Afghan Forces, Continue Taliban Battle

Afghan Forces, Continue Taliban Battle

KABUL, Afghanistan (AP) -- Afghan security forces are battling the Taliban for a fifth day after the insurgents launched a wide-scale attack in the western Badghis province, officials said Monday.

Col. Qais Mangal, a spokesman for Defense Ministry, said that at least 12 security forces have been killed in the last 48 hours, bringing the overall death toll to more than 40. Mangal said dozens of insurgents have been killed and wounded by air and ground forces.

Some 2,000 Taliban fighters attacked checkpoints and an army compound in the Bala Murghab district before dawn Thursday. Mohammad Nasir Nazari, a provincial council member, said some 600 Afghan soldiers who were trapped inside the base were able to escape and reach the provincial capital of Qala-e-Now over the past two days after reinforcements reached the base.

He said army commandos and special police units are currently battling the insurgents, with high casualties on both sides. He was unable to provide an exact breakdown of the numbers killed and wounded.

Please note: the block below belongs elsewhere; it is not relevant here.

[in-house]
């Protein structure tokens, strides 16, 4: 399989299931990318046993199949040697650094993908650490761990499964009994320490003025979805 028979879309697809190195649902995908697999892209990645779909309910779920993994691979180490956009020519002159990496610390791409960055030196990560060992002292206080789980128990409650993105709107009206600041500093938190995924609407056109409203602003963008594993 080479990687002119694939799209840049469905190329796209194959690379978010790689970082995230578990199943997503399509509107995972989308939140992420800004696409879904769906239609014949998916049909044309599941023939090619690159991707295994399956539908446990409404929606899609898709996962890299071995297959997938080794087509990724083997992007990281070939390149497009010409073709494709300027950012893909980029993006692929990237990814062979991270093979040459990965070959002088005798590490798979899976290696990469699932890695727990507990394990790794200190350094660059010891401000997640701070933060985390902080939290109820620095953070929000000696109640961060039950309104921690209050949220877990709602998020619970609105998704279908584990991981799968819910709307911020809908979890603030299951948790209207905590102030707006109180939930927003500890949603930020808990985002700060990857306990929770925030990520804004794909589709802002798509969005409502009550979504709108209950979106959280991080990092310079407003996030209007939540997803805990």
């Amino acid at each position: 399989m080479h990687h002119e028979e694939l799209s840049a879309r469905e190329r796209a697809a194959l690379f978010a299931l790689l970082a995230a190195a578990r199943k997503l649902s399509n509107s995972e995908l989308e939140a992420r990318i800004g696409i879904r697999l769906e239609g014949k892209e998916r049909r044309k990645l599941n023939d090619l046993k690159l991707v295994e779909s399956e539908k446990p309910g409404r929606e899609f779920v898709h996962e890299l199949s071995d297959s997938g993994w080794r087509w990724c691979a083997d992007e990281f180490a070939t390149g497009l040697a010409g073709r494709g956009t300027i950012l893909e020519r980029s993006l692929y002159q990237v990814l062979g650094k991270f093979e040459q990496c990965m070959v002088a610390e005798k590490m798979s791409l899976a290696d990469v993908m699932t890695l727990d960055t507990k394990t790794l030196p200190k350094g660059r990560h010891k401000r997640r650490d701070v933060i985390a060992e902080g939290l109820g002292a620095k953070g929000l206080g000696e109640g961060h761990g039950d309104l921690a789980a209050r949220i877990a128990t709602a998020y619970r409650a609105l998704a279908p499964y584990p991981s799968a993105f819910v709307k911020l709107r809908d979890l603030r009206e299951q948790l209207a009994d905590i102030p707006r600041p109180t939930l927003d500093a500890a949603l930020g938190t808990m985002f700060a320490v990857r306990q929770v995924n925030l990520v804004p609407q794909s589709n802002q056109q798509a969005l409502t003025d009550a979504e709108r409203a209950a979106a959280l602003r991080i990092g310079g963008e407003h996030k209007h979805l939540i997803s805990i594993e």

The Taliban effectively control nearly half the country and have continued to carry out daily attacks on Afghan security forces despite holding several rounds of peace talks with the United States in recent months. The Taliban have refused to meet with the Afghan government, which they view as a U.S. puppet.

The Taliban agreed to take part in an Afghan dialogue in Qatar, where the insurgents maintain a political office, later this month. But the Taliban say any member of the government who attends will only do so in a personal capacity.

After two months of consultations, the Afghan government announced Monday that it had created a council to appoint a delegation to the talks. The council consists of current and former officials, as well as other prominent figures from around the country. Afghan peace envoy Omer Daudzai said the delegates, who have yet to be chosen, will "exchange views" with the Taliban ahead of possible negotiations.

U.S. envoy Zalmay Khalilzad, who has led the talks with the Taliban in a bid to end America's longest war, tweeted Sunday that he had met with Afghan President Ashraf Ghani in Kabul to discuss the upcoming dialogue and efforts to reduce the violence.

Elsewhere in Afghanistan, a roadside bomb killed two people in the eastern city of Jalalabad and wounded another five, said Farid Khan, a spokesman for the provincial police chief. No one immediately claimed the attack, but a local Islamic State affiliate claimed responsibility for attacks on Saturday and Sunday in Jalalabad.